As the daughter of immigrants from the Dominican Republic growing up in the Bronx-- issues of race, immigration, and American politics have always been on my mind. My interest in social justice was first sparked in high school by two particular assignments. The first assignment required us to read Night by Elie Wiesel. Learning about someone’s real-life experience in a Nazi concentration camp and how people committed terrible atrocities-- made me really think about how systems that justify murder are constructed and rationalized. The second assignment was watching a documentary on the Rwandan Genocide in which 500,000 people were murdered in the span of 7 days in 1994. I remember that it shocked me to my core that something so terrible had happened so recently and that the world did nothing to stop it. However, it wasn’t until I took a history class on the Civil Rights Movement of the 1960s right here at Stony Brook that I began to truly understand that I didn’t have to look at Germany or Rwanda to see injustice, systems of oppression are all around. It was at that point that I began to think about the pervasiveness of inequality and about how social movements that are created as a response. I am most passionate about tackling racial and economic inequality. I have a profound interest in understanding the complexity of American racial politics and dismantling systemic racism and the exploitation of labor. I would  recommend the following articles/books:
1) While sitting in a jail cell, Martin Luther King wrote one of the most powerful documents in history. Anyone with an interest in dismantling racism and engaging in protest should read Dr. King’s  "Letter from A Birmingham Jail." 
2) Many Minds, One Heart: SNCC's Dream for a New America by Wesley Hogan tells the story of college students who became activists during the Civil Rights Movement. Reading about how these 18, 19, and 20 year olds organized and risked their lives for freedom never ceases to amaze me.
3) Michelle Alexander's, The New Jim Crow powerfully explains our current moment of mass incarceration and its ties to the legacy of slavery.


Initiatives and Contributions to Stony Brook University's Diversity Plan

 

Diversity Film Series      

Originally a recipient of the Presidential Mini-Grant, the Diversity Film Series highlights issues of diversity that span race, religion, class, gender, ability, sexual orientation, ethnicity, and age. Now in its second year, the amount of topics covered has become more comprehensive, and the connections with other departments and student groups have been expanded. The Diversity Film Series aims to foster an inclusive environment and promote student growth through thought-provoking dialogue. In fulfillment of the Stony Brook University’s Diversity Plan, these spaces often serve as places where SBU arts and humanities majors are promoted as viable pathways into careers that combat injustice. Furthermore, as acknowledged in the Stony Brook Diversity Plan, implicit bias remains a pervasive problem in our society. Therefore, we do our part in mitigating implicit bias by highlighting its insidious nature and harmful consequences. By raising awareness about the ways in which implicit bias infiltrates institutions, the Diversity Film Series promotes tolerance and social justice. Lastly, the Diversity Film Series encourage students to learn about different cultures and helps provide the tools to possess cultural competency. The Diversity Film Series is a popular extra credit opportunity among faculty.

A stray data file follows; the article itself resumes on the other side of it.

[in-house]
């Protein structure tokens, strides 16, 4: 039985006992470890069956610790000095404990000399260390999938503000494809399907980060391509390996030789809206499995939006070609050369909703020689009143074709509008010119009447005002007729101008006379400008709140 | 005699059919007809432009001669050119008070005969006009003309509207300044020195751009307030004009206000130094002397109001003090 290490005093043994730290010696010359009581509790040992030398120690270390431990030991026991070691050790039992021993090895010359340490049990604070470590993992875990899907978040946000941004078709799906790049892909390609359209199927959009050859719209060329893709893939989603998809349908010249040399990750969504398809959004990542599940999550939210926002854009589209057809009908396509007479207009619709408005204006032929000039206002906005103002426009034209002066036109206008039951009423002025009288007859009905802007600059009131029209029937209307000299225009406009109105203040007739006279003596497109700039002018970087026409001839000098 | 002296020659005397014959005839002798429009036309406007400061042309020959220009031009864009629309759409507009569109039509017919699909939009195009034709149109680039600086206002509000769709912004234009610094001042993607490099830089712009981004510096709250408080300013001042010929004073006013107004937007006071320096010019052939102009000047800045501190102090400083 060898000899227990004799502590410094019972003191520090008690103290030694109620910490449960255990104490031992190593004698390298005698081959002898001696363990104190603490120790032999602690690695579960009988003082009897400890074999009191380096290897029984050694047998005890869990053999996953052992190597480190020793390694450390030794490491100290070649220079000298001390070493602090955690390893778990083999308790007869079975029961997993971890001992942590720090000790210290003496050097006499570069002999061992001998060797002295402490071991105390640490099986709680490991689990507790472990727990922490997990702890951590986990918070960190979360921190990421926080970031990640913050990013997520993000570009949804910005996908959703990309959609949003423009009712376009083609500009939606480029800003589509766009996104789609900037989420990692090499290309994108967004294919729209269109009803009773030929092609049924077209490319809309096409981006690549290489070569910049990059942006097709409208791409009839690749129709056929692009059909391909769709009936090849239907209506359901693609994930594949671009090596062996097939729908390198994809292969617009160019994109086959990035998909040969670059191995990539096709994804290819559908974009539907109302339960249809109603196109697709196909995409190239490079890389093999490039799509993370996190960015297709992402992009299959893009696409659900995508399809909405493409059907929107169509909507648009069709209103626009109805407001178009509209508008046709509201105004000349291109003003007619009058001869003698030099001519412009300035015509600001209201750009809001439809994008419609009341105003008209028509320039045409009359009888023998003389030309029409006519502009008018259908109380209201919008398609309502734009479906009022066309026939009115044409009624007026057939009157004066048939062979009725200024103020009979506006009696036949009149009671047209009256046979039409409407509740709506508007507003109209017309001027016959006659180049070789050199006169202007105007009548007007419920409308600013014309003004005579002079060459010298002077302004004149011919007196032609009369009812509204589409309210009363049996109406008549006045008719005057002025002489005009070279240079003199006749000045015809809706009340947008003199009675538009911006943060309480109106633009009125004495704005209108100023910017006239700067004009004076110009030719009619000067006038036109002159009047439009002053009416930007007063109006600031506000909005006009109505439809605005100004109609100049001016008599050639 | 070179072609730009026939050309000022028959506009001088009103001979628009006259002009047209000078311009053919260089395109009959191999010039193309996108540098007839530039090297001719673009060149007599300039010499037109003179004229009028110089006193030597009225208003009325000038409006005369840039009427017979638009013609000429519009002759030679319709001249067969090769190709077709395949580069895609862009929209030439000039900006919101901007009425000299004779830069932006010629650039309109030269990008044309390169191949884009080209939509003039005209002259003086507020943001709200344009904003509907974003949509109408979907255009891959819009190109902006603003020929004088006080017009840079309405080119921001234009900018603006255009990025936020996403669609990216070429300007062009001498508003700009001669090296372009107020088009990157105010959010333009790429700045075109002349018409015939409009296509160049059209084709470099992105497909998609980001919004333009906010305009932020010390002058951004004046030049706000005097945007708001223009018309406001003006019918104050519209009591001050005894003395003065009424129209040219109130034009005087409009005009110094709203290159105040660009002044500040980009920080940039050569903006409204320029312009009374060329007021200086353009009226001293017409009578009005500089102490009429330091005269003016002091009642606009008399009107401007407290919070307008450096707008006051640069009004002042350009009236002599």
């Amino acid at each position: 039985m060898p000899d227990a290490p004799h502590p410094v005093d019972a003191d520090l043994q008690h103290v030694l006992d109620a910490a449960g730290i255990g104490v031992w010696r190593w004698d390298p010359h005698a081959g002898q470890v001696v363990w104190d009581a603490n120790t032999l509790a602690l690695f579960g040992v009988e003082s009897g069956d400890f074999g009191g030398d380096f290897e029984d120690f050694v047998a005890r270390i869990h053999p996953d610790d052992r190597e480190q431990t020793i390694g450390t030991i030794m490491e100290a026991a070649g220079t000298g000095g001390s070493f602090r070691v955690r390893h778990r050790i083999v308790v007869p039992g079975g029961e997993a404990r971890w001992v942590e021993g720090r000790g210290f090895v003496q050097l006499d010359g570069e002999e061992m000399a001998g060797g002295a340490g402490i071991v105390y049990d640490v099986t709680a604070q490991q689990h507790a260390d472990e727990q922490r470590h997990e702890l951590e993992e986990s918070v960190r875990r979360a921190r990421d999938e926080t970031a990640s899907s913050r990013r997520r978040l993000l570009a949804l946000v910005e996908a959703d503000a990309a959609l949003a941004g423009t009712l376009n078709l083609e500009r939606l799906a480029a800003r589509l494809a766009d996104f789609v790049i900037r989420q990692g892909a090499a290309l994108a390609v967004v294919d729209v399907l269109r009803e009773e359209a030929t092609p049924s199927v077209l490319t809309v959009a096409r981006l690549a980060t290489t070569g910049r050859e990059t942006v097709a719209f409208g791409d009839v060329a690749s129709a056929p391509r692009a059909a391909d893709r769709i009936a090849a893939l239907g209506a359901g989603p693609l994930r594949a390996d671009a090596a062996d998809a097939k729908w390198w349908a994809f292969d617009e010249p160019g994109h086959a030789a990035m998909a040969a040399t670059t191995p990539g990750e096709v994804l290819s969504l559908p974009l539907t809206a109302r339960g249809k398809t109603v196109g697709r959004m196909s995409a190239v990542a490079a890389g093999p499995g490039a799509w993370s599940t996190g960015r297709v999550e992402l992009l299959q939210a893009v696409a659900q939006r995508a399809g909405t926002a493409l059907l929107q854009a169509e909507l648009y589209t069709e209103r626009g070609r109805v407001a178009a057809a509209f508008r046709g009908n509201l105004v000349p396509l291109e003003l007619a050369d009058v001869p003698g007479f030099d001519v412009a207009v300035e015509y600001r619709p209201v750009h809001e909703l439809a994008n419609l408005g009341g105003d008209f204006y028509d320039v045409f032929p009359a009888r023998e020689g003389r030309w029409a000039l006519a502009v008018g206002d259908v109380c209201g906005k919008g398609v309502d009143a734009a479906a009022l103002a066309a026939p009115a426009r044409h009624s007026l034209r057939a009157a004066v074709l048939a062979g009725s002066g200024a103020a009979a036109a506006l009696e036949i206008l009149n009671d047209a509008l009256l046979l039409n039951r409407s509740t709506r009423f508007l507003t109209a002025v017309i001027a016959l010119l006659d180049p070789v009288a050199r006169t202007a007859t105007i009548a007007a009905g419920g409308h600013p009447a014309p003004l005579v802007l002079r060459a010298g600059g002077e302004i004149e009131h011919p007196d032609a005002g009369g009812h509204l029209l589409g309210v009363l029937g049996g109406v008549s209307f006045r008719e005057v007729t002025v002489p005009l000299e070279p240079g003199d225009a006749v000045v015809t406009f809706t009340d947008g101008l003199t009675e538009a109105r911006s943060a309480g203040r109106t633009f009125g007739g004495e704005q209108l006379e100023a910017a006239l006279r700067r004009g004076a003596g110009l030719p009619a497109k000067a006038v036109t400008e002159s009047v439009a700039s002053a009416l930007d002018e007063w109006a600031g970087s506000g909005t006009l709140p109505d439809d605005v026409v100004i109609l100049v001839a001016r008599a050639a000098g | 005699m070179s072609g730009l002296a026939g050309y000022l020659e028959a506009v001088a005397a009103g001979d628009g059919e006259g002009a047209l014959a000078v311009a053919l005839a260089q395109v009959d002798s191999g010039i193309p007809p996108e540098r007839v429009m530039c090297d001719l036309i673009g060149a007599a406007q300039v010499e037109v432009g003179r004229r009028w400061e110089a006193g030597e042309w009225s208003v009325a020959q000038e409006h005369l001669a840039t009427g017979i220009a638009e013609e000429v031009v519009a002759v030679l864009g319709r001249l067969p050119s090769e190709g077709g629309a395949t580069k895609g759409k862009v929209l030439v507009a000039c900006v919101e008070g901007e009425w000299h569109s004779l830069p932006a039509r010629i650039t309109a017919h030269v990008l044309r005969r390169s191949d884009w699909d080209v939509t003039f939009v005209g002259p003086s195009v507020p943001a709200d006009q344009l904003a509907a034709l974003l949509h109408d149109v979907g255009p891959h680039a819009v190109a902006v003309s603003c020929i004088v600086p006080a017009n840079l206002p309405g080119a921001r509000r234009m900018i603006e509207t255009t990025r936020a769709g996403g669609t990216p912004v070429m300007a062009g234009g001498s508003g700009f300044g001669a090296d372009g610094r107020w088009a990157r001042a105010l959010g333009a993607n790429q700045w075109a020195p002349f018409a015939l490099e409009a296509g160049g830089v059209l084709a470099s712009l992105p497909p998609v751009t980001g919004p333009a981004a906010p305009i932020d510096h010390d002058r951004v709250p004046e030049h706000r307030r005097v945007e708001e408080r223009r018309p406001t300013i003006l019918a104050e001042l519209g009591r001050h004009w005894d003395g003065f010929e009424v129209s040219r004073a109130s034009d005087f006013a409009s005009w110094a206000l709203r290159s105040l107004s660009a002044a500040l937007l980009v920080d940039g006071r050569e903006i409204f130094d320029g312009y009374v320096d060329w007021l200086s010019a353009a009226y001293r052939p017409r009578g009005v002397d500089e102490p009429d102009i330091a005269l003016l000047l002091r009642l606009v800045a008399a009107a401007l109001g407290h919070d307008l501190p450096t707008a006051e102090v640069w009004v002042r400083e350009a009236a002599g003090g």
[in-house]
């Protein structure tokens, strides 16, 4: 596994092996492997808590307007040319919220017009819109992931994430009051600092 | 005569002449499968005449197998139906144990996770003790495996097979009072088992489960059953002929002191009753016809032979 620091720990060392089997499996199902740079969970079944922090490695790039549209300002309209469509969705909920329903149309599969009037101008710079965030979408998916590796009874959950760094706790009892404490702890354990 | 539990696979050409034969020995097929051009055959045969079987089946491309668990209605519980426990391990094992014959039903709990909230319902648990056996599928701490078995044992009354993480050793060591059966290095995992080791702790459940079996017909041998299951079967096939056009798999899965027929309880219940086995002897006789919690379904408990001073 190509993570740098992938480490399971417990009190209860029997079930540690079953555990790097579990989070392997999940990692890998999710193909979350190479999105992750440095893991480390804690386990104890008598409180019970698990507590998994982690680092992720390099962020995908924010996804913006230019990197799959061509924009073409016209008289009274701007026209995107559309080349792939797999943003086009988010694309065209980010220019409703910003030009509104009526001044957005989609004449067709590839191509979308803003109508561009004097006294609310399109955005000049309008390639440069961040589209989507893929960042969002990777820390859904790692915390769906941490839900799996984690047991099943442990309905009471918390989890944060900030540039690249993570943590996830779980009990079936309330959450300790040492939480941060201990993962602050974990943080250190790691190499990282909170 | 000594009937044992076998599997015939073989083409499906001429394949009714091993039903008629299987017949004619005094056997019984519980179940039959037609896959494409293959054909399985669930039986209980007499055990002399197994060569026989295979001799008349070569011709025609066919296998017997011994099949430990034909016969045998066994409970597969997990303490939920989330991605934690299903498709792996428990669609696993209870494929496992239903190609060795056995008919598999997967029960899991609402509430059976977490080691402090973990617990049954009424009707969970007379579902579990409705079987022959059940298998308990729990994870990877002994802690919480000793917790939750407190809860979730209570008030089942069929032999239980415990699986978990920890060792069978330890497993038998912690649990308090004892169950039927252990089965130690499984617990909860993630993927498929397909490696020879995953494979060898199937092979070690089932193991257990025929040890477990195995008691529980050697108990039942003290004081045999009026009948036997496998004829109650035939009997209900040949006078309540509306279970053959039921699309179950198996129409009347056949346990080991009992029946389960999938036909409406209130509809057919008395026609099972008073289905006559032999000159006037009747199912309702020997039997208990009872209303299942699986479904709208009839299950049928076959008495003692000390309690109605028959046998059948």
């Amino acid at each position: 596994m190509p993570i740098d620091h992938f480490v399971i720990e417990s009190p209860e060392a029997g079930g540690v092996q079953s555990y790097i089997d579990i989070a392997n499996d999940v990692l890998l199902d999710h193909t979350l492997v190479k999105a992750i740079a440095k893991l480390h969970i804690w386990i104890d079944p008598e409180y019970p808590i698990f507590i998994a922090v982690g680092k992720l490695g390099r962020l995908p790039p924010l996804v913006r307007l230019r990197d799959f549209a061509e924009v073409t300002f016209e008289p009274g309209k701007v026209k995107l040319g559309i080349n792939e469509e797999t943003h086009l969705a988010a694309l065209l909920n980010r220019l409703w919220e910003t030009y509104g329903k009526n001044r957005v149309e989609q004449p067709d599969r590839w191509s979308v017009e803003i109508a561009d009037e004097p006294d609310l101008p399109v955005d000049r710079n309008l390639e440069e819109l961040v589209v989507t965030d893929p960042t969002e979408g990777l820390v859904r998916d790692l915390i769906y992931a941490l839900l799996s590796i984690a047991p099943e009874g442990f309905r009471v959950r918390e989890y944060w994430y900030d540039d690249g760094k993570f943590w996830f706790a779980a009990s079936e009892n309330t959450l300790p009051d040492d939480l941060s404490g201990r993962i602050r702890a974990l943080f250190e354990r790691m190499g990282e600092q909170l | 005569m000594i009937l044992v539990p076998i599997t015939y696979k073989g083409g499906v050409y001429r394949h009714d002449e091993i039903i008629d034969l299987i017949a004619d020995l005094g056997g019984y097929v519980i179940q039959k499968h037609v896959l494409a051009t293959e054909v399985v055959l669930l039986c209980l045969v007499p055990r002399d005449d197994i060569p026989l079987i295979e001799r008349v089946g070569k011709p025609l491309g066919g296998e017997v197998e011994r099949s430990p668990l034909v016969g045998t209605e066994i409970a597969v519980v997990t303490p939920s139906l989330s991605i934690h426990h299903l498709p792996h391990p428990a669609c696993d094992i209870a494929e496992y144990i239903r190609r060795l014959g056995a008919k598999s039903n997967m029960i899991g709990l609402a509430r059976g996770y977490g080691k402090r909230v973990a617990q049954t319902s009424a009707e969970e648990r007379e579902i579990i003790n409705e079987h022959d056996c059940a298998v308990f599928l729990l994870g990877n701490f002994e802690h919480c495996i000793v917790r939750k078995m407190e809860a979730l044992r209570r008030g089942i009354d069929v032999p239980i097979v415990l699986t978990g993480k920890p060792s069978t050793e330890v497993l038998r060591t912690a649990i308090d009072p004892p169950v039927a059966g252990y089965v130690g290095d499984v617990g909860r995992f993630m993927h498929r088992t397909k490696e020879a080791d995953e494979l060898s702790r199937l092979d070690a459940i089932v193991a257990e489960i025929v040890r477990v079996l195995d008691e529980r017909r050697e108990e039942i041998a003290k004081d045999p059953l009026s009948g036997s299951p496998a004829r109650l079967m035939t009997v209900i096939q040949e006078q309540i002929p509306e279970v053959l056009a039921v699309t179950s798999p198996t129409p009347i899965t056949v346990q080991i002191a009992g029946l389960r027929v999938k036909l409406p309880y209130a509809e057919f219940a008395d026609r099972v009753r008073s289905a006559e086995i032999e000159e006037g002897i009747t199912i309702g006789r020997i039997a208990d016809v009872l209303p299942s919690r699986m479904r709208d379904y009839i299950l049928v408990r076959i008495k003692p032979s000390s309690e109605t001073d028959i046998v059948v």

film1   film 2

 
Tunnel Of Oppresion

Tunnel of Oppression is an interactive tour of identities that seeks to raise awareness about issues of oppression by presenting content grounded in real-world, lived experiences. Participants move through spaces filled with images, scenarios and videos that reflect examples of social injustice. The experience ends with a guided debriefing session led by professional staff members. Tunnel of Oppression is a campus grassroots diversity program that originated in 1993 at Western Illinois University. Using the Museum of Tolerance in Los Angeles, California, as a model, Tunnel strives to give people a way to experience oppression in a hands-on way. By engaging emotions of the participants, it allows for the accounts expressed in the program to be truly effective. People may have never been placed in these types of situations, and they obtain a sense of what it actually feels like to be oppressed or discriminated through the sights and sounds they experience. While Tunnel may be disturbing, it is an effective tool used to teach people how it really feels to be in the various situations. Since its inception, many universities have hosted the event, including some of our neighboring institutions such as Pace University, New York University, SUNY College at Old Westbury and Adelphi University. In the past, Tunnel of Oppression at Stony Brook has explored topics such as class and homelessness, gender identity, sexual orientation, rape culture, race, religion, and ability.

 

Training of Students, Faculty, and Staff

Developing strong cultural competencies are of the utmost importance to our campus community. Therefore our committee designs and executes trainings that teach individuals to  critically examine privilege and to challenge conventional thinking when it comes to race, gender, class, sexuality, religion, and ability.  Our committee also trains students and staff on the importance of remaining up to date with the paradigm shifts in discussions of diversity. By creating a space that fosters a productive dialogue and providing experienced moderators, we help construct a diverse and inclusive campus community. If you are interested in having us give a talk in your department/division/group--please contact Judy.Jaquez@stonybrook.edu